Well the one obvious thing is to make sure this an easy way in for them, I have a little hedgehog sized cutout on the bottom of my side gate. I sometimes put food out, but the challenge is not attracting every cat or magpie in the area. You can make a cat proof hedgehog feeding stations to get round that.

    I think a lot of it depends on where you are too, the estate I’m on is pretty much all cul de sacs with a band of semi woodland running through the middle. I think it’s mostly the lack of fast traffic that means they do well around here.

    Edit to add, obviously you’re going to stand a better chance of attracting them if your garden has areas of cover and undergrowth. I have a border of huge shrubs along my fence line and I’ve scattered dead wood underneath that, makes for great cover/habitat.

    Bunnyhop
    Full Member

    anagallis_arvensisFull Member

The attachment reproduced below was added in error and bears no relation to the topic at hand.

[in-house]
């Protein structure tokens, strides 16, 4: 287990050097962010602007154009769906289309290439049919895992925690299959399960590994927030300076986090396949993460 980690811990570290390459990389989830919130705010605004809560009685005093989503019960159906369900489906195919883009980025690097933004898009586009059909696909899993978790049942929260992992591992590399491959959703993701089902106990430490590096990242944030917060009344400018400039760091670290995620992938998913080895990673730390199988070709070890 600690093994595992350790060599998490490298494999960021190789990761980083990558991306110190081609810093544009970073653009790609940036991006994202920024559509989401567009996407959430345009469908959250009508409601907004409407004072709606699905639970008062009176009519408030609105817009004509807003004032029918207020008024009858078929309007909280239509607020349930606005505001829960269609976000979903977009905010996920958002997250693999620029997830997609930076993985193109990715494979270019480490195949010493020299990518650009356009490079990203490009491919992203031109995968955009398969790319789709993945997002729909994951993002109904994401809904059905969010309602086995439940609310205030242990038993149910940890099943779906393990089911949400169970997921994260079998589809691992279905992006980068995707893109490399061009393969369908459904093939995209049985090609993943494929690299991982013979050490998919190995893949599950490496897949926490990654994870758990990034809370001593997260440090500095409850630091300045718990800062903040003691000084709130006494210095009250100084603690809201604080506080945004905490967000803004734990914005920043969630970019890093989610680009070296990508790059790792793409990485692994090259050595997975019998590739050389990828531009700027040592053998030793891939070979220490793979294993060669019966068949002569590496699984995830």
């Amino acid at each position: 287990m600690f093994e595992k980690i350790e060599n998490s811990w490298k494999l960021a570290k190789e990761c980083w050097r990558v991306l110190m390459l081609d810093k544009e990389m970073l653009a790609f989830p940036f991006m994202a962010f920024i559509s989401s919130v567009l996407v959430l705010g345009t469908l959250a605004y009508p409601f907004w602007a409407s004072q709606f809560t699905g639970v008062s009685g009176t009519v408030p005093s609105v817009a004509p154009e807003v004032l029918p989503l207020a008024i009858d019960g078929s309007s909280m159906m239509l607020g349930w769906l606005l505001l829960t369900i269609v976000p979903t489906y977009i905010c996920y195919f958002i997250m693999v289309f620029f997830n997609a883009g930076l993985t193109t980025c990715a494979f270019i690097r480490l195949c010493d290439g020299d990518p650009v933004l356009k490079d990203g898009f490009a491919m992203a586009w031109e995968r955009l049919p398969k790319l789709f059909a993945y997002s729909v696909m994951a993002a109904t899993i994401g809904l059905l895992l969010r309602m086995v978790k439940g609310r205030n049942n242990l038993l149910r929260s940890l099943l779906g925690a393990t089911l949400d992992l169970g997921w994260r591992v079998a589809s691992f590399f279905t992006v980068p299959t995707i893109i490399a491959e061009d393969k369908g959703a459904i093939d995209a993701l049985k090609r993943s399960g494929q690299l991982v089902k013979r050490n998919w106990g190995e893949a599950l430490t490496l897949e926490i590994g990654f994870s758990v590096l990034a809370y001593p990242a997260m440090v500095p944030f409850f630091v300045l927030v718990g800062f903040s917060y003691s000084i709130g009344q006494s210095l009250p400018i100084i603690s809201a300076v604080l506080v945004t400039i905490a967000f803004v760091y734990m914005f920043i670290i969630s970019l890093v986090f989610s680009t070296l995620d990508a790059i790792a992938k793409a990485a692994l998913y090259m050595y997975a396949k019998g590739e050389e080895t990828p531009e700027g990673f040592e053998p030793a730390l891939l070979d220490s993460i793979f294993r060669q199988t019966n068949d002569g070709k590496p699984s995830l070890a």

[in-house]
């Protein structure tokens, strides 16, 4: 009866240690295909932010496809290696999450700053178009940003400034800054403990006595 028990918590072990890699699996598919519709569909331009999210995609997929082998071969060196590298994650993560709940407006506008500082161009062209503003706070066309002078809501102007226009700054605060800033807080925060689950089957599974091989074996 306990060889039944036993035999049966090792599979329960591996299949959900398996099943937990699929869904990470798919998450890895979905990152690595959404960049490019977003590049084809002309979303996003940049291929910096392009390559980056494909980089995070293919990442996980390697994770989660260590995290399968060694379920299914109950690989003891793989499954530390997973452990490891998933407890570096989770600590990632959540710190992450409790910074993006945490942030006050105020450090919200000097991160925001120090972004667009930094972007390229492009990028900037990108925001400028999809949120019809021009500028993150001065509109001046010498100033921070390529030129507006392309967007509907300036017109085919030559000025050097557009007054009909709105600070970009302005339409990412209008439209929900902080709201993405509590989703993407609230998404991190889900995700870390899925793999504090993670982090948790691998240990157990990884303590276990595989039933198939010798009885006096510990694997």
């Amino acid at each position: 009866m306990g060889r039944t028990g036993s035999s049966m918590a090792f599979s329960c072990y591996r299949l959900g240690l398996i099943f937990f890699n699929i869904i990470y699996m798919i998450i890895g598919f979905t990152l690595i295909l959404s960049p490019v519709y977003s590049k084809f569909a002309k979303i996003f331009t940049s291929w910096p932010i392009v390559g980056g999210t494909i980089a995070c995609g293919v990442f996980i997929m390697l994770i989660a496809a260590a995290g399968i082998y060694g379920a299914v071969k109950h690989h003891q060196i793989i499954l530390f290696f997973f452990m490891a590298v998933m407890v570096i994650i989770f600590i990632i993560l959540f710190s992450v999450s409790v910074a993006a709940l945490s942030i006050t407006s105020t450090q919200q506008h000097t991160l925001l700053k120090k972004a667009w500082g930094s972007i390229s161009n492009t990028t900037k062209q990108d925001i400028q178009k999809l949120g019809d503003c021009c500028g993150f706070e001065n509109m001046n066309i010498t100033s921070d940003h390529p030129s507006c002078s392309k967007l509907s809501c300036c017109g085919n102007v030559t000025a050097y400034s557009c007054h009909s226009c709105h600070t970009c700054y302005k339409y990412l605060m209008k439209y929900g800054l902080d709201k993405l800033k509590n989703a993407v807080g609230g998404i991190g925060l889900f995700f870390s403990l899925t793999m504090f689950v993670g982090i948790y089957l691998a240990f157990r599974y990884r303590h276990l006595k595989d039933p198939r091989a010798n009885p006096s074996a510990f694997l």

Not watched the video above but no more may is a bit simplistic.

    It’s worth watching. I enjoyed it a lot.

    Yes wildflower meadows need hardly any nourishment, so a bit of work is needed. The first year it can look great, but there after maybe not so. Poppies for example need the whole area turned/ploughed over to germinate the seeds again.

    As others have said, flowers/weeds tend to plant themselves where they want to be. Our path is full of valaria, herbs, wild strawberry, Astrantia, aquilegia, buttercups, foxgloves and others I can’t name, they arrived without any help from me.

    Kormoran – the little blue flowers sound as though they are ‘speedwell’.